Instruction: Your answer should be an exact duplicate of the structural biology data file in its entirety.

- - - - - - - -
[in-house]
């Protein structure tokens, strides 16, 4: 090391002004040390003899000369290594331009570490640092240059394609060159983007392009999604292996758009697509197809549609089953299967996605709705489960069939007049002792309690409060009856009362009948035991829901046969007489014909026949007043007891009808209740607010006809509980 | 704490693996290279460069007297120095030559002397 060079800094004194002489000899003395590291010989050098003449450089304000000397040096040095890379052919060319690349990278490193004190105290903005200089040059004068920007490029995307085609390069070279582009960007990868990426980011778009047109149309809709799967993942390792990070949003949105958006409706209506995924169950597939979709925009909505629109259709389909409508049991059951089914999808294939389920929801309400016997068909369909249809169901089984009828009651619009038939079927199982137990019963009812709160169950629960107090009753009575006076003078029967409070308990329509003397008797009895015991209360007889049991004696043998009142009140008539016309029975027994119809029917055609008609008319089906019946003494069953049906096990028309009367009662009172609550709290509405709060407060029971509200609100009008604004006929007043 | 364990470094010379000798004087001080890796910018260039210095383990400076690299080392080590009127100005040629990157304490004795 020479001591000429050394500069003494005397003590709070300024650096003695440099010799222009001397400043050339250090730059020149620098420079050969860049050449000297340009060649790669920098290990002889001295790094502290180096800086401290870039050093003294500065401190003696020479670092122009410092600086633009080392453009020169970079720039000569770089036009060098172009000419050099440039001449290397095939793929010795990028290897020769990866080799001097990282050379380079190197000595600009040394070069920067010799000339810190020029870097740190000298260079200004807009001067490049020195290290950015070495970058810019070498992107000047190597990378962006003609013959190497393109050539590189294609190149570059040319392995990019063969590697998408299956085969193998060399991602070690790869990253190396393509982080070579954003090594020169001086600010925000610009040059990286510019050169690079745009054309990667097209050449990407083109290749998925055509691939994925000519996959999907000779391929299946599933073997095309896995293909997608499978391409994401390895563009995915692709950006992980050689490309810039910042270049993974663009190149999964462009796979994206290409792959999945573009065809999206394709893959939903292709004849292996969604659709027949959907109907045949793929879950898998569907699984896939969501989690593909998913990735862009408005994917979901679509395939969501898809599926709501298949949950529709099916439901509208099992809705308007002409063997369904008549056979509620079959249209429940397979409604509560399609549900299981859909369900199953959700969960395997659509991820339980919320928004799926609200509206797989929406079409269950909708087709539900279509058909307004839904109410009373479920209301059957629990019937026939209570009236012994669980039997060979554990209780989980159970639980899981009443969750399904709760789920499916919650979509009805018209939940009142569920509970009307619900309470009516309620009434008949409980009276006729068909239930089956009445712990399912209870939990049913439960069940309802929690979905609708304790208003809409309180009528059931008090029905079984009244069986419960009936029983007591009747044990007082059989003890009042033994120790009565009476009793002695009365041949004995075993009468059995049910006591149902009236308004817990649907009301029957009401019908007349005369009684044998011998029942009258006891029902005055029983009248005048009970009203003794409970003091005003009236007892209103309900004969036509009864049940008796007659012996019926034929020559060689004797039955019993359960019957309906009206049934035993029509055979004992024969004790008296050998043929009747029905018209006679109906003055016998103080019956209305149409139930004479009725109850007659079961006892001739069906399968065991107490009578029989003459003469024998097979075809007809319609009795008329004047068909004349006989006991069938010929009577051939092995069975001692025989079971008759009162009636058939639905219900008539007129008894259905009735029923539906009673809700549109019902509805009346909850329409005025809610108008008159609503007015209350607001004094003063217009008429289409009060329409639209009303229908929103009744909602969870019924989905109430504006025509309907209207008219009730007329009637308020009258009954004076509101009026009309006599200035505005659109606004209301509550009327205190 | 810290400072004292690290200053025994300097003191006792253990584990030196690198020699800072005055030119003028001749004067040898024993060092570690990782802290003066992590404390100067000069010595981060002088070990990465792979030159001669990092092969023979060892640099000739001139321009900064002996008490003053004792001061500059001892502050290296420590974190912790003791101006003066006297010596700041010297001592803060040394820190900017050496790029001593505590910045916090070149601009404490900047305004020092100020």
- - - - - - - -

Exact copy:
[in-house]
């Protein structure tokens, strides 16, 4: 090391002004040390003899000369290594331009570490640092240059394609060159983007392009999604292996758009697509197809549609089953299967996605709705489960069939007049002792309690409060009856009362009948035991829901046969007489014909026949007043007891009808209740607010006809509980 | 704490693996290279460069007297120095030559002397 060079800094004194002489000899003395590291010989050098003449450089304000000397040096040095890379052919060319690349990278490193004190105290903005200089040059004068920007490029995307085609390069070279582009960007990868990426980011778009047109149309809709799967993942390792990070949003949105958006409706209506995924169950597939979709925009909505629109259709389909409508049991059951089914999808294939389920929801309400016997068909369909249809169901089984009828009651619009038939079927199982137990019963009812709160169950629960107090009753009575006076003078029967409070308990329509003397008797009895015991209360007889049991004696043998009142009140008539016309029975027994119809029917055609008609008319089906019946003494069953049906096990028309009367009662009172609550709290509405709060407060029971509200609100009008604004006929007043 | 364990470094010379000798004087001080890796910018260039210095383990400076690299080392080590009127100005040629990157304490004795 020479001591000429050394500069003494005397003590709070300024650096003695440099010799222009001397400043050339250090730059020149620098420079050969860049050449000297340009060649790669920098290990002889001295790094502290180096800086401290870039050093003294500065401190003696020479670092122009410092600086633009080392453009020169970079720039000569770089036009060098172009000419050099440039001449290397095939793929010795990028290897020769990866080799001097990282050379380079190197000595600009040394070069920067010799000339810190020029870097740190000298260079200004807009001067490049020195290290950015070495970058810019070498992107000047190597990378962006003609013959190497393109050539590189294609190149570059040319392995990019063969590697998408299956085969193998060399991602070690790869990253190396393509982080070579954003090594020169001086600010925000610009040059990286510019050169690079745009054309990667097209050449990407083109290749998925055509691939994925000519996959999907000779391929299946599933073997095309896995293909997608499978391409994401390895563009995915692709950006992980050689490309810039910042270049993974663009190149999964462009796979994206290409792959999945573009065809999206394709893959939903292709004849292996969604659709027949959907109907045949793929879950898998569907699984896939969501989690593909998913990735862009408005994917979901679509395939969501898809599926709501298949949950529709099916439901509208099992809705308007002409063997369904008549056979509620079959249209429940397979409604509560399609549900299981859909369900199953959700969960395997659509991820339980919320928004799926609200509206797989929406079409269950909708087709539900279509058909307004839904109410009373479920209301059957629990019937026939209570009236012994669980039997060979554990209780989980159970639980899981009443969750399904709760789920499916919650979509009805018209939940009142569920509970009307619900309470009516309620009434008949409980009276006729068909239930089956009445712990399912209870939990049913439960069940309802929690979905609708304790208003809409309180009528059931008090029905079984009244069986419960009936029983007591009747044990007082059989003890009042033994120790009565009476009793002695009365041949004995075993009468059995049910006591149902009236308004817990649907009301029957009401019908007349005369009684044998011998029942009258006891029902005055029983009248005048009970009203003794409970003091005003009236007892209103309900004969036509009864049940008796007659012996019926034929020559060689004797039955019993359960019957309906009206049934035993029509055979004992024969004790008296050998043929009747029905018209006679109906003055016998103080019956209305149409139930004479009725109850007659079961006892001739069906399968065991107490009578029989003459003469024998097979075809007809319609009795008329004047068909004349006989006991069938010929009577051939092995069975001692025989079971008759009162009636058939639905219900008539007129008894259905009735029923539906009673809700549109019902509805009346909850329409005025809610108008008159609503007015209350607001004094003063217009008429289409009060329409639209009303229908929103009744909602969870019924989905109430504006025509309907209207008219009730007329009637308020009258009954004076509101009026009309006599200035505005659109606004209301509550009327205190 | 810290400072004292690290200053025994300097003191006792253990584990030196690198020699800072005055030119003028001749004067040898024993060092570690990782802290003066992590404390100067000069010595981060002088070990990465792979030159001669990092092969023979060892640099000739001139321009900064002996008490003053004792001061500059001892502050290296420590974190912790003791101006003066006297010596700041010297001592803060040394820190900017050496790029001593505590910045916090070149601009404490900047305004020092100020």